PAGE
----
The Tax Cuts and Jobs Act proposed by both the House and the Senate will pay for itself by generating higher economic growth, according to an analysis from the Tax Foundation.
The Joint Committee on Taxation released a report showing the House tax reform proposal would increase gross domestic product by about 0.7 percent on average over the next decade.
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"In general, tax policy affects economic growth by changing incentives for owners of capital to invest and for potential workers to supply labor to the economy, and by changing the after-tax rates of return—either directly by changing the amount of payments going to taxes, or indirectly, by changing aggregate demand, which can change gross payments for output," the committee explains.
"The projected increase in GDP during the budget window results both from an increase in labor supply, in response to the reduction in effective marginal tax rates on wages, and from an increase in investment in response to the reduction in the after-tax cost of capital."
Critics of the plan argue that because the committee estimates that revenue will decline from about $1.5 trillion to $1 trillion, the plan does not pay for itself.
"Whether a tax plan ‘pays for itself' is not the right measure for any tax plan," the Tax Foundation explains. "The proper measure is whether it increases the size of the economy, especially relative to any revenue loss it may incur for the federal treasury."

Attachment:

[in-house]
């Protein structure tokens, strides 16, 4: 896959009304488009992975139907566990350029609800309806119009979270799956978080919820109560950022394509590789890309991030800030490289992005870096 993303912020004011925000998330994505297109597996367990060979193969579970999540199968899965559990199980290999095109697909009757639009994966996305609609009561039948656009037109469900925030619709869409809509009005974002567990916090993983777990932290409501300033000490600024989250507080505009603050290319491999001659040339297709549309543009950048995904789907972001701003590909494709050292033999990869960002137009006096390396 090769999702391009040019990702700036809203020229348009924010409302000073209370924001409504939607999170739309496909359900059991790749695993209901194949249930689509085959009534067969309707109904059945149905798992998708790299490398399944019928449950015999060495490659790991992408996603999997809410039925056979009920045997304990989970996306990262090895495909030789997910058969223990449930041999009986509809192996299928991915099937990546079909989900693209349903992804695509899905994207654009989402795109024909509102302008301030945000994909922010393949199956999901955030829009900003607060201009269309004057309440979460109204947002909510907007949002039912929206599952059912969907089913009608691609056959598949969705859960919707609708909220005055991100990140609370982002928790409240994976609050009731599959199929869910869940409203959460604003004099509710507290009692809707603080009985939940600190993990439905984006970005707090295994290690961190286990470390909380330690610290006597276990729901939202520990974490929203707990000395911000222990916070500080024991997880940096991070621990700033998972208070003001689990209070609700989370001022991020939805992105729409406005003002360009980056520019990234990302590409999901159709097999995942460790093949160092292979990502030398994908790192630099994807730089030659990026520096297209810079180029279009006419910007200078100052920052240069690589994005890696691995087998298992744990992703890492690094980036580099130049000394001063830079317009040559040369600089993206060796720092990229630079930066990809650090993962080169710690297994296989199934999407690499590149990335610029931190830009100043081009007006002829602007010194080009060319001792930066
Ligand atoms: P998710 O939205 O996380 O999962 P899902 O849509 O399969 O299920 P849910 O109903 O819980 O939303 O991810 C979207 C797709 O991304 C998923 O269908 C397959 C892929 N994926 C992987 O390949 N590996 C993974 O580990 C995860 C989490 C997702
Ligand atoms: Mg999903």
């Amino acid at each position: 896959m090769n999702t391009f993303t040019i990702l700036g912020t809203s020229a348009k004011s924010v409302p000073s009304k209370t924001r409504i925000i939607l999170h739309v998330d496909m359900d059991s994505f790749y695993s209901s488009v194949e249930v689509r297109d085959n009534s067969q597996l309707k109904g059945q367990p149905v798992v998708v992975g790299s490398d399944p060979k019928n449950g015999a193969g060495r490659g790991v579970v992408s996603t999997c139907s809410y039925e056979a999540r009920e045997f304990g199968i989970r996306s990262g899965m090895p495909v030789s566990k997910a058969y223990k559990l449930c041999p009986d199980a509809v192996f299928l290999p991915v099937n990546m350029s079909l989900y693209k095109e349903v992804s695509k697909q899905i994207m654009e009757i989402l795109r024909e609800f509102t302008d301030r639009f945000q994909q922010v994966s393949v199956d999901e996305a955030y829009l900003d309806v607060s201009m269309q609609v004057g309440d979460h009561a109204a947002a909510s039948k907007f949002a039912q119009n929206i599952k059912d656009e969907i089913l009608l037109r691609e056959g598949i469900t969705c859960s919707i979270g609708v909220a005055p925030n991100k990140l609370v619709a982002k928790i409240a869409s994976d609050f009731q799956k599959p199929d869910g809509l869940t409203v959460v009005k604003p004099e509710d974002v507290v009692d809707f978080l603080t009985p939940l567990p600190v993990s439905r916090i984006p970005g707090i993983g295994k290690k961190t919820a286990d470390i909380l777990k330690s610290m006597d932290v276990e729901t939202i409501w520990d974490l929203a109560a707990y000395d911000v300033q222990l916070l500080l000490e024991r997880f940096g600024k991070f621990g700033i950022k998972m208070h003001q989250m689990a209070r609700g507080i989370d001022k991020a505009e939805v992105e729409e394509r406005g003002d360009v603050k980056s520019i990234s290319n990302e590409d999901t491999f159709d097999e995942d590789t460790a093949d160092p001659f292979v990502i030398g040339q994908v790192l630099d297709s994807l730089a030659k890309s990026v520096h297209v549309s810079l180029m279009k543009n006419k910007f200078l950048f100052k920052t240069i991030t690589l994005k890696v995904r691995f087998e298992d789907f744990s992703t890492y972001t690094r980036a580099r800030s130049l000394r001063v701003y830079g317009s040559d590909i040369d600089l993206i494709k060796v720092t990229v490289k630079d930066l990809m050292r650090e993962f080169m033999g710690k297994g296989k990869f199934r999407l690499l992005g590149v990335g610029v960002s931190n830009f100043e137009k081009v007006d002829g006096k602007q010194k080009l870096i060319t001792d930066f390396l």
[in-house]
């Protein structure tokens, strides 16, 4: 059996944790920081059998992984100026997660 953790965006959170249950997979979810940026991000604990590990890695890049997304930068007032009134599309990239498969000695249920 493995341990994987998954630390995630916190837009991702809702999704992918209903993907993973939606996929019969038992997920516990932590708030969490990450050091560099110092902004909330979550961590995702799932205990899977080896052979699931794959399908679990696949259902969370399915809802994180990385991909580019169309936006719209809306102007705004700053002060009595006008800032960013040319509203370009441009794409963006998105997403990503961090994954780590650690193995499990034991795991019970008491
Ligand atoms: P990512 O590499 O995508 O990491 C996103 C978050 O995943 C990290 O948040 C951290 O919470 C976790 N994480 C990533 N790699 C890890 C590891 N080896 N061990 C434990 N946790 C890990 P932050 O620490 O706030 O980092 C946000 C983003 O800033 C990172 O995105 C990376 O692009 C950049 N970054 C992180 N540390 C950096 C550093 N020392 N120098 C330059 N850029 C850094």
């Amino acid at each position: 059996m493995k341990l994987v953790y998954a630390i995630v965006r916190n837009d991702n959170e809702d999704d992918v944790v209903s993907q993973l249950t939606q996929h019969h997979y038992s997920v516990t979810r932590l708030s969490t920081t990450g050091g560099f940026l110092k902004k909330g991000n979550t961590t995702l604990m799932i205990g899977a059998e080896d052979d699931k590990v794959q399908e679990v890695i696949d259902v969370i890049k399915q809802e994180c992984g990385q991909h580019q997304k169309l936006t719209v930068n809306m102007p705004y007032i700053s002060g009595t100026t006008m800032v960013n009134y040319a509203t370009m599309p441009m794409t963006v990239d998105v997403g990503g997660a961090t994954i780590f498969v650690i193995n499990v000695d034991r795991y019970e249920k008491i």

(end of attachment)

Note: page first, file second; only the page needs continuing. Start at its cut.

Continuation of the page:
The foundation says both plans proposed by the House and Senate are a net winner for creating more GDP growth than the plans will lose in revenue. The House plan is projected to increase GDP by 0.7 percent and will add $1.67 trillion in economic growth over the next decade. The Senate plan is projected to increase GDP by 0.8 percent and will add $1.91 trillion in economic growth over the next decade. Under both plans, revenue loss will total $1 trillion over the next decade.
"From a purely economic standpoint, it is easy to see that the plans do pay for themselves by generating more GDP than the amount of revenues lost to the treasury," the Tax Foundation says. "While the plans may not generate enough new revenues to fully offset the loss to the treasury, the gains to GDP certainly make this trade-off worth the cost."